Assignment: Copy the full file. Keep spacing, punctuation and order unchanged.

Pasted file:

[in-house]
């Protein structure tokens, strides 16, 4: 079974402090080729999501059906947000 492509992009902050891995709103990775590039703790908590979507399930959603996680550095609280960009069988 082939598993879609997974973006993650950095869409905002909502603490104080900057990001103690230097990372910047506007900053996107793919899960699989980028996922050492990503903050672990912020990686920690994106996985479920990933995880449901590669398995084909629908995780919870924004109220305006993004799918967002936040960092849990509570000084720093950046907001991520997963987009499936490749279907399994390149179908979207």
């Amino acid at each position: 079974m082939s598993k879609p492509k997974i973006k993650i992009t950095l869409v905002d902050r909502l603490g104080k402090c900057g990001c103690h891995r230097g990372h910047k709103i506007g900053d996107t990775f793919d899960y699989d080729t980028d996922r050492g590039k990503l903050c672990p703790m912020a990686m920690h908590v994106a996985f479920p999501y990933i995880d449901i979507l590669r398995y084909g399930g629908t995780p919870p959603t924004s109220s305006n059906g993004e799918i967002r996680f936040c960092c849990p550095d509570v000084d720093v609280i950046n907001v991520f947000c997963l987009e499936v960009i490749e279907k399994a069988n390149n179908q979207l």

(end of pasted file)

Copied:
[in-house]
């Protein structure tokens, strides 16, 4: 079974402090080729999501059906947000 492509992009902050891995709103990775590039703790908590979507399930959603996680550095609280960009069988 082939598993879609997974973006993650950095869409905002909502603490104080900057990001103690230097990372910047506007900053996107793919899960699989980028996922050492990503903050672990912020990686920690994106996985479920990933995880449901590669398995084909629908995780919870924004109220305006993004799918967002936040960092849990509570000084720093950046907001991520997963987009499936490749279907399994390149179908979207």
């Amino acid at each position: 079974m082939s598993k879609p492509k997974i973006k993650i992009t950095l869409v905002d902050r909502l603490g104080k402090c900057g990001c103690h891995r230097g990372h910047k709103i506007g900053d996107t990775f793919d899960y699989d080729t980028d996922r050492g590039k990503l903050c672990p703790m912020a990686m920690h908590v994106a996985f479920p999501y990933i995880d449901i979507l590669r398995y084909g399930g629908t995780p919870p959603t924004s109220s305006n059906g993004e799918i967002r996680f936040c960092c849990p550095d509570v000084d720093v609280i950046n907001v991520f947000c997963l987009e499936v960009i490749e279907k399994a069988n390149n179908q979207l």